This annual unofficial Star Wars holiday – May the 4th be with you! – gives us a great excuse to go back and look at one of our favorite moments from the legendary intergalactic franchise. That, of course, was the day that R2D2 and C-3PO visited Sesame Street!
Landing just before the release of The Empire Strikes Back, the second film in the still-growing series, the two iconic droids actually appeared on our favorite children’s program for two episodes in January 1980. And the highlights are still amazing.
First, the Sesame Street gang approach the friendly pair to see what brings them to town. Naturally R2D2 claims a secret mission has brought him to deliver a secret message, while C-3PO simply wants an oil change after traveling 50 parsecs.
Then, the two space friends join in the kind of impromptu musical fun – and learning – that can only happen on Sesame Street when they teach Big Bird how to count with their own personalized numbers ditty – “If it says one, I go ‘beep!’ If it says two, I go ‘beep beep!'” – and join in with Bob and friends on an almost avant-garde interpretation of the alphabet song!
And, of course, what would a visit to Sesame Street be without meeting a new friend? Before blasting off back to another galaxy, R2D2 even fell in love with an unexpected feature of almost every street!
Of course, this actual visit from real stars of the Star Wars cast isn’t the only time the films have found their way onto the beloved children’s series. In fact, just a few years ago, Star Wars was the focus of one of our favorite Sesame Street parodies, “Star S’mores.” Watch for Snuffleupagus as a Bantha, and stay for the meta in-joke of Grover as Yoda. And, May the 4th be with you!
Happy birthday, Daniel Tiger! Watch our favorite little tiger puppet make his April 5, 1954 TV debut on WQED’s “The Children’s Corner” in the video below.
According to The Fred Rogers’ Company, “Originally, a bird was supposed to come out of the clock that was drawn on the set wall. The night before, WQED Pittsburgh Station Manager Dorothy Daniel presented Fred Rogers with a tiger puppet as a gift at the program’s launch party. He decided to use the tiger puppet instead of the bird and named the puppet Daniel, after the person who gave him the gift.”
Since then, Daniel’s been helping educate, entertain and comfort generations of children on Wisconsin Public Television and PBS through Mister Rogers Neighborhood and now Daniel Tiger’s Neighborhood. Ugga Mugga, Daniel. We love you!
Of course, Daniel Tiger and Mister Rogers are just part of the strong educational legacy of Wisconsin Public Television and Wisconsin Public Radio. Join us all this year as we celebrate landmarks like this from our first 100 years. Explore our history and share your story of how public broadcasting has impacted your life online now at wpt.org/100.
Happy Birthday, Daniel Tiger!
On April 5th, 1954, Daniel Tiger appeared for the first time on the first episode of “The Children’s Corner.” Originally, a bird was supposed to come out of the clock that was drawn on the set wall. The night before, WQED Pittsburgh Station Manager Dorothy Daniel presented Fred Rogers with a tiger puppet as a gift at the program’s launch party. He decided to use the tiger puppet instead of the bird and named the puppet Daniel, after the person who gave him the gift.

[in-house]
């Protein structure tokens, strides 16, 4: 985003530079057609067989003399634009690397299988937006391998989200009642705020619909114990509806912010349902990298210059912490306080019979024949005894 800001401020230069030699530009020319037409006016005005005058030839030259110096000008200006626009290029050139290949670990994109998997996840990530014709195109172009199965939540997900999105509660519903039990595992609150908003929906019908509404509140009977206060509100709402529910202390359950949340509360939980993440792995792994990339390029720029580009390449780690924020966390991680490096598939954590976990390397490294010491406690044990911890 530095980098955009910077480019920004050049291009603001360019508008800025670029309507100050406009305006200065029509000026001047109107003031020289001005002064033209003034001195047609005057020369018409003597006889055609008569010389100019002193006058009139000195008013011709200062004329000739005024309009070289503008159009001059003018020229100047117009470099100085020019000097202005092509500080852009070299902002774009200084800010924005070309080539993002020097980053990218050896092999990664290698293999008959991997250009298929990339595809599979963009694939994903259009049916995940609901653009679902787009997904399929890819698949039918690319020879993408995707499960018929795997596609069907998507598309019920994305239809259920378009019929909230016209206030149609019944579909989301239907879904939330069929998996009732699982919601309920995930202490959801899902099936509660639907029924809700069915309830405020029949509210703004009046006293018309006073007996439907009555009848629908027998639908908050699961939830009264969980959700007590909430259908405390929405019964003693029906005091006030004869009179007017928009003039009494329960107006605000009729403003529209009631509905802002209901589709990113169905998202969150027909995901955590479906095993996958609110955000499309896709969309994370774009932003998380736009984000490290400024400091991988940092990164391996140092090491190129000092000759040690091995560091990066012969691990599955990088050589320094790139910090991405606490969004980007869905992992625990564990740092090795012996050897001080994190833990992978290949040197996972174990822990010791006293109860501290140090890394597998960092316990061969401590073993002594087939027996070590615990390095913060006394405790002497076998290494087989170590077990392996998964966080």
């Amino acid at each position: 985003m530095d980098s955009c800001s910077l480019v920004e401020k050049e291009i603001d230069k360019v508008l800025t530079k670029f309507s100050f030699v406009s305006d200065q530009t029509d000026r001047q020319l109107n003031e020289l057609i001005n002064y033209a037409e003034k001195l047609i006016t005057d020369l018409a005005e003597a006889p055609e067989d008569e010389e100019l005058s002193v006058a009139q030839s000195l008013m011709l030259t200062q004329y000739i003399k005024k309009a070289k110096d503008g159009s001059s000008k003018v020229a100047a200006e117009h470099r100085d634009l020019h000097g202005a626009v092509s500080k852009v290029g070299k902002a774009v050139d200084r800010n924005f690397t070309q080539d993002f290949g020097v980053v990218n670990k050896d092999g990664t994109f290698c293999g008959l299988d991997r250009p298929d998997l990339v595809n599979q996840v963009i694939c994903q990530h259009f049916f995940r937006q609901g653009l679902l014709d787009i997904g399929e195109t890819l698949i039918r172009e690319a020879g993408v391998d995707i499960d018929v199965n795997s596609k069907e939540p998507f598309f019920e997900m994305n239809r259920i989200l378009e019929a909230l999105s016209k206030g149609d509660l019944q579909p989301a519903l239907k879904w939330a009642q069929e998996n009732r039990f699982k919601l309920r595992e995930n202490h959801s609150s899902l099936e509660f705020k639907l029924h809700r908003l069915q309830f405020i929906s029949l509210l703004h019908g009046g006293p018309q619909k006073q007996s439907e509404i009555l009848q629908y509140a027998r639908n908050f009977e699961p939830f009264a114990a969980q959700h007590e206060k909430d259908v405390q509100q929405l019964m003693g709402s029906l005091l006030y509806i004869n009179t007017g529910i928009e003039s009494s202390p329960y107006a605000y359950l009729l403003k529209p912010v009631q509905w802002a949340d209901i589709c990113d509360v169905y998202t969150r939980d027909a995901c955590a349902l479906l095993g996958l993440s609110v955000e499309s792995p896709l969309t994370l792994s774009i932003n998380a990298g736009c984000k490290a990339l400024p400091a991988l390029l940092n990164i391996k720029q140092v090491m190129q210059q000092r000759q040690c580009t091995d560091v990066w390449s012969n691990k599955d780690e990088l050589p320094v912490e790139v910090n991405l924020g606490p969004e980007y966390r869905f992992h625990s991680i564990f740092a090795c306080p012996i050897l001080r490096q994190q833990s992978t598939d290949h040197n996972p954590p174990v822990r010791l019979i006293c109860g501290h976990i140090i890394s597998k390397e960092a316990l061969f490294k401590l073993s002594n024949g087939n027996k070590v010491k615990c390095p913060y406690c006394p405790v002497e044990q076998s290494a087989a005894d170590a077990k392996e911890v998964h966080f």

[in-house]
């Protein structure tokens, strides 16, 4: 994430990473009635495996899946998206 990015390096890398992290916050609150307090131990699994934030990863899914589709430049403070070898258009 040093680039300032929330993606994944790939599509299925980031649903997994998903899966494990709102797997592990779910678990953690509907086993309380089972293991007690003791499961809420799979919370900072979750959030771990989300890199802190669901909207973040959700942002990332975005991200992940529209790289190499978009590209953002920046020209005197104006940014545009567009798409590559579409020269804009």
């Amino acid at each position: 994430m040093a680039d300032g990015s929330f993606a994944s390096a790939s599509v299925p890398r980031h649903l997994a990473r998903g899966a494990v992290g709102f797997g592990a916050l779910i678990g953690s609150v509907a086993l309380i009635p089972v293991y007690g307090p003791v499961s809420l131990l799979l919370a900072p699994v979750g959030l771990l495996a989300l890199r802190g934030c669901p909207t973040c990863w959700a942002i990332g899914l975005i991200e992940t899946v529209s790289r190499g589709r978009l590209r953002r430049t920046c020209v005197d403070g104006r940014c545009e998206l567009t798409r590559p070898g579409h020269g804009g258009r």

This year’s Auction to benefit Wisconsin Public Television could feature you at the microphone!
WPT is holding auditions for volunteer auctioneers for our annual Auction, which will broadcast live on television May 31 through June 4. We’re looking for both adult and youth auctioneers!
Auditions will be held from 5:30 p.m. to 8 p.m. at the WPT studios on Tuesday, April 4 and Wednesday, April 5. To register for an auctioneer training and audition session, please complete the online form.
At Auction, the auctioneer’s job is to introduce items and encourage high bids by reading copy on-air and announcing winning bids. During the auditions, we will provide you with examples of auctioneers in action and give you the opportunity to practice reading scripts with help from our friendly, expert coaches. No advance preparation is required — just bring your enthusiasm for public broadcasting and your best speaking voice!
Wisconsin Public Television studios are located at 821 University Avenue in Vilas Hall, on the corner of Park Street, on the University of Wisconsin-Madison campus.
If auctioneering isn’t your forte, we can still use your help to make this year’s Auction a success. Visit our volunteer page for more information. And thank you!
For those of us with loved ones in various area codes, holiday travel is an inevitable part of the holiday experience. If you have some time to relax on your journey – or are simply looking for something to keep the children entertained on the road – WPT’s online video library has you covered!